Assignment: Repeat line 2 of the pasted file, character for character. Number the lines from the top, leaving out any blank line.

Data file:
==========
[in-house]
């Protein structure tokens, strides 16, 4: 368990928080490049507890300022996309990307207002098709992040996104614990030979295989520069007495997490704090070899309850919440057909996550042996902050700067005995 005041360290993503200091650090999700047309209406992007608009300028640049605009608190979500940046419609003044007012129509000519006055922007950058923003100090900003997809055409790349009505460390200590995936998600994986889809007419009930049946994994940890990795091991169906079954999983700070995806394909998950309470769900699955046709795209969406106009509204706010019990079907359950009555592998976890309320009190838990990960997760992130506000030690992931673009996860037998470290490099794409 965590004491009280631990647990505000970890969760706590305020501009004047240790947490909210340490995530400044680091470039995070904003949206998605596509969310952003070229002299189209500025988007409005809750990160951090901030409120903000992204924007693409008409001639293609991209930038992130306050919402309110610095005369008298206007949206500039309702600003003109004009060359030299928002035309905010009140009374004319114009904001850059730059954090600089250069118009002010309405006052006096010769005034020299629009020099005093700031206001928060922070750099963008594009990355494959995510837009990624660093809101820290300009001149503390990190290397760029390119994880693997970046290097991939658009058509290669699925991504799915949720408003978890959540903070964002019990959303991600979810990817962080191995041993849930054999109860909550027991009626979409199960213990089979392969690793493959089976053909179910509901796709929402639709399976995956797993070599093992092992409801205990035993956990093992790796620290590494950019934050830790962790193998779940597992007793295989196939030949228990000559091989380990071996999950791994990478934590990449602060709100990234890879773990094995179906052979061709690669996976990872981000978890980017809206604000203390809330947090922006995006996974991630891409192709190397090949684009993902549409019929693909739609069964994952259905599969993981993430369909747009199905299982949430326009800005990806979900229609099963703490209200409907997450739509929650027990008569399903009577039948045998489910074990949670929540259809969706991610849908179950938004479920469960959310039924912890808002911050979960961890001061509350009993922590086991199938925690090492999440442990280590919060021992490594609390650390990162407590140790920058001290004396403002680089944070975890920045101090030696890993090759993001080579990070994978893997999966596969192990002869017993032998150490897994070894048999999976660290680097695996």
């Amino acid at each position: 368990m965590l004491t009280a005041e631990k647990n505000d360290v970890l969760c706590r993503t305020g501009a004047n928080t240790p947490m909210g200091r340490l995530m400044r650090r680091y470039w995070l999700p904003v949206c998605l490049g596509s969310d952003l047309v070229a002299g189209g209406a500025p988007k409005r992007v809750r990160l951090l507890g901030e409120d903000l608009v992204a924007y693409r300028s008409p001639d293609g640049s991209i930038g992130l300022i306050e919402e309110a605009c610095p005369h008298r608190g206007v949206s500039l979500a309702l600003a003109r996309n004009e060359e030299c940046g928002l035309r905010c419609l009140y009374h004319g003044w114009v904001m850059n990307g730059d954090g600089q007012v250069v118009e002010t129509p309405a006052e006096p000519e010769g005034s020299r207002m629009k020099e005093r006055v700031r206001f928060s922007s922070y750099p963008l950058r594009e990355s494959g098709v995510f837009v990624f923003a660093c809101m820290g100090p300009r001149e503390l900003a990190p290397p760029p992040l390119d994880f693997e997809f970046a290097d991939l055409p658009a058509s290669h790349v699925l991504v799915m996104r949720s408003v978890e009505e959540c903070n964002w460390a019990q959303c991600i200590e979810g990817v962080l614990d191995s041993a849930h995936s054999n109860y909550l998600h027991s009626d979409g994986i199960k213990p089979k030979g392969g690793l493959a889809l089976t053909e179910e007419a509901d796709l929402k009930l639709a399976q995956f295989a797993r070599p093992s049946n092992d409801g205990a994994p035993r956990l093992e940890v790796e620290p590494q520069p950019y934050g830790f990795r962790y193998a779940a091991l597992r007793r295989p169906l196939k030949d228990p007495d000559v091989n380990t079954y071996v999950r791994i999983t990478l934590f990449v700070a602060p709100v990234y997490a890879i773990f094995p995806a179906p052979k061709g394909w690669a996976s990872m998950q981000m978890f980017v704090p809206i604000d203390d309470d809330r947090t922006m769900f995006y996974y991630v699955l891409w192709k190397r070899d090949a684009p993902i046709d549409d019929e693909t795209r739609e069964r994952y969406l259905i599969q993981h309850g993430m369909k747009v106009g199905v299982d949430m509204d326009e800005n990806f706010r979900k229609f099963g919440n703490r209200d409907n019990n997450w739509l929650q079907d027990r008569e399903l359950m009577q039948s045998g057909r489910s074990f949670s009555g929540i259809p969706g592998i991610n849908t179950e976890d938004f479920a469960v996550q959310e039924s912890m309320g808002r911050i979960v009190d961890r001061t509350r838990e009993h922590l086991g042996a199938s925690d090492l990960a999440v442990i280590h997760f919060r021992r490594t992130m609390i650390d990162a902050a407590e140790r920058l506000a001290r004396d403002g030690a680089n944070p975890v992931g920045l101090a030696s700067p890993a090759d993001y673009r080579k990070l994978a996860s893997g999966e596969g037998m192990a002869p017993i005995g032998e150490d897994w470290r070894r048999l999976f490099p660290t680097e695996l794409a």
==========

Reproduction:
């Protein structure tokens, strides 16, 4: 368990928080490049507890300022996309990307207002098709992040996104614990030979295989520069007495997490704090070899309850919440057909996550042996902050700067005995 005041360290993503200091650090999700047309209406992007608009300028640049605009608190979500940046419609003044007012129509000519006055922007950058923003100090900003997809055409790349009505460390200590995936998600994986889809007419009930049946994994940890990795091991169906079954999983700070995806394909998950309470769900699955046709795209969406106009509204706010019990079907359950009555592998976890309320009190838990990960997760992130506000030690992931673009996860037998470290490099794409 965590004491009280631990647990505000970890969760706590305020501009004047240790947490909210340490995530400044680091470039995070904003949206998605596509969310952003070229002299189209500025988007409005809750990160951090901030409120903000992204924007693409008409001639293609991209930038992130306050919402309110610095005369008298206007949206500039309702600003003109004009060359030299928002035309905010009140009374004319114009904001850059730059954090600089250069118009002010309405006052006096010769005034020299629009020099005093700031206001928060922070750099963008594009990355494959995510837009990624660093809101820290300009001149503390990190290397760029390119994880693997970046290097991939658009058509290669699925991504799915949720408003978890959540903070964002019990959303991600979810990817962080191995041993849930054999109860909550027991009626979409199960213990089979392969690793493959089976053909179910509901796709929402639709399976995956797993070599093992092992409801205990035993956990093992790796620290590494950019934050830790962790193998779940597992007793295989196939030949228990000559091989380990071996999950791994990478934590990449602060709100990234890879773990094995179906052979061709690669996976990872981000978890980017809206604000203390809330947090922006995006996974991630891409192709190397090949684009993902549409019929693909739609069964994952259905599969993981993430369909747009199905299982949430326009800005990806979900229609099963703490209200409907997450739509929650027990008569399903009577039948045998489910074990949670929540259809969706991610849908179950938004479920469960959310039924912890808002911050979960961890001061509350009993922590086991199938925690090492999440442990280590919060021992490594609390650390990162407590140790920058001290004396403002680089944070975890920045101090030696890993090759993001080579990070994978893997999966596969192990002869017993032998150490897994070894048999999976660290680097695996």